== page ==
The Utah summer is in full swing, and for those who have lived here for more than a year or two, you’re well aware this is peak wildfire season in dry climates like ours. And while we wish it were not the case, wildfires have been interfering with urban areas more and more often over recent years, meaning homeowners need to be particularly diligent.
At Reliable Tree Care, while we specialize in tree disease control, trimming, removal and other services, our experts are also well-educated on the tactics you should be taking to limit fire risks on your property – particularly risks that could be spread by larger trees. With this in mind, let’s go over some general fire prevention areas, terms to know, and approaches to take to ensure your home and property are safe from these risks.
General Fire Prevention Tactics
The simplest theme associated with fire prevention: Limiting any fuel source around the property that could help build a fire up. Most of these sources are easy to pick out: Dead or dying branches that have dried out, dead grass, large shrubs and bushes, and especially any firewood or related items left out in the yard.
Wherever possible, look to limit these potential fuel sources. Prune dead or dying tree branches so they aren’t left on the tree, making it more susceptible to fire in hot conditions.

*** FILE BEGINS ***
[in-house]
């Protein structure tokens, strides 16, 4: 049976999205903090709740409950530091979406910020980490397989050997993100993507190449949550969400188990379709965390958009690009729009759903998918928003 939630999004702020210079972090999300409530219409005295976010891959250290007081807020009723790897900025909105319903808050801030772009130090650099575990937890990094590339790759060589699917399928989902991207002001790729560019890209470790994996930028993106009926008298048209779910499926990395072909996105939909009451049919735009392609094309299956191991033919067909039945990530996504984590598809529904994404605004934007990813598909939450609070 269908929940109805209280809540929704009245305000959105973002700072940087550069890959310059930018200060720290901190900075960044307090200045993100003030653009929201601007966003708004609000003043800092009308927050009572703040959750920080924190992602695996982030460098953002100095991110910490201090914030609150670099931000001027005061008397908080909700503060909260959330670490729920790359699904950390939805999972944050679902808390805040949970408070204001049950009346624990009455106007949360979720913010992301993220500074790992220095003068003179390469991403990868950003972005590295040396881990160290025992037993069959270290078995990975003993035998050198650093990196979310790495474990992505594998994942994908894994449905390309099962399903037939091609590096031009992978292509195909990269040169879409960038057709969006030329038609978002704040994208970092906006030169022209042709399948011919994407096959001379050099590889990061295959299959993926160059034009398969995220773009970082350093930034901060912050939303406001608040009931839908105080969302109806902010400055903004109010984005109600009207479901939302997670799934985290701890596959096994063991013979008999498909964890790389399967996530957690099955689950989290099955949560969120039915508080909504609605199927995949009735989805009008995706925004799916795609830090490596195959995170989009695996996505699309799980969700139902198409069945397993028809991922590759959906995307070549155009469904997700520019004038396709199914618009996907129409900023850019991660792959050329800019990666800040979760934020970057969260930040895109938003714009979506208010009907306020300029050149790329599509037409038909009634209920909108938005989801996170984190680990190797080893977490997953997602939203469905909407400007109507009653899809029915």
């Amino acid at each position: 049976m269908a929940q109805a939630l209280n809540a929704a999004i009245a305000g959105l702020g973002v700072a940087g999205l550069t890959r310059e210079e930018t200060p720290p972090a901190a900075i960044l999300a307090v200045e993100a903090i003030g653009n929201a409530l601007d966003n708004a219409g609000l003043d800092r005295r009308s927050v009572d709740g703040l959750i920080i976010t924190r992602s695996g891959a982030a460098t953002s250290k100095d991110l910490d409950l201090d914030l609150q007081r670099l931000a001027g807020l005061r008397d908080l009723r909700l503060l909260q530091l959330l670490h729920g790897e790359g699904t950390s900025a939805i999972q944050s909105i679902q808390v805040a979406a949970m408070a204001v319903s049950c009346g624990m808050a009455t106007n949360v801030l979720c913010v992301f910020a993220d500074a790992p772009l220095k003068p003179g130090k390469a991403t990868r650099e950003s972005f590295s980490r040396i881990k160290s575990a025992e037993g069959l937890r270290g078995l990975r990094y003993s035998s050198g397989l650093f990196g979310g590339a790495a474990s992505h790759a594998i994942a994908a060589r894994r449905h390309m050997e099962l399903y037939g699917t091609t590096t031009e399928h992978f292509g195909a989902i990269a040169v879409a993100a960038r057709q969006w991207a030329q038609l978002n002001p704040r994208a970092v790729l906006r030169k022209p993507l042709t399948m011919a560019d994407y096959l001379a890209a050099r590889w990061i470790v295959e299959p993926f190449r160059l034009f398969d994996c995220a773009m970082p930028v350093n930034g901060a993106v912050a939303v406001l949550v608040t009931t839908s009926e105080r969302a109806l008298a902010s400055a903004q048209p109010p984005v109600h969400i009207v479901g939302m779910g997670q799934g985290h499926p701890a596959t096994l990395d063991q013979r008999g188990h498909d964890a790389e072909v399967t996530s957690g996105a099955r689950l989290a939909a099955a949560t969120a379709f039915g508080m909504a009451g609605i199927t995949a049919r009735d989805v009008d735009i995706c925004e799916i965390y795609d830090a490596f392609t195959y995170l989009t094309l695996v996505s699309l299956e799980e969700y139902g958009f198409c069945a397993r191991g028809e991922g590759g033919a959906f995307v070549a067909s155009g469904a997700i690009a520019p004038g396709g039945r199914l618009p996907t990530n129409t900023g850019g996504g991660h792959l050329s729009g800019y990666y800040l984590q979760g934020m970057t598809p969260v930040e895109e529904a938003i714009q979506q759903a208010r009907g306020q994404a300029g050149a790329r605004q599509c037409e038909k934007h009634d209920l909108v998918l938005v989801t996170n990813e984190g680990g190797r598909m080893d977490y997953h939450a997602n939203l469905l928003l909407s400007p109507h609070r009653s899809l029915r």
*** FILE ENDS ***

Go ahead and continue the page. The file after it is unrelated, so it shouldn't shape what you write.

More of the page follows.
“Fire Ladder” and Wildfire Risks
Through dead and dry vegetation, an element firefighters would call a “fire ladder” is created when wildfires get started. When this vegetation stays in place and is allowed to accumulate, it leads to fire contacting it and spreading more easily to elevated areas, such as taller trees or even structures like homes and commercial buildings.
Defensible Space Zones
To help limit the potential for a fire ladder, it’s important to create a barrier known as a defensible space zone. This is a buffer area where you’ve removed all potential fire fuel sources, one that will hopefully halt the progress of a fire if it reaches your home.
Now, it’s important to note that creating such a zone doesn’t simply mean you’re done here. Factors like wind and burning embers are a big part of fires spreading, meaning you should be taking additional precautions to fireproof your structures and limit these risks.
Local Ordinances and Fire Risks
Local ordinances tend to require endangered habitats be protected through defensible space zones, and these same themes apply to private homeowners in these areas as well. If your home is located within 400 feet of any wildland, you’re considered to be on a wildland-urban interface and will be allowed to dispose of any fire fuel risks in designated onsite locations. You should take advantage of this service if it applies to you.
For more on how tree owners and all Utah homeowners alike should protect their property in case of wildfire concerns, or to learn about any of our tree trimming or tree removal services, speak to the staff at Reliable Tree Care today.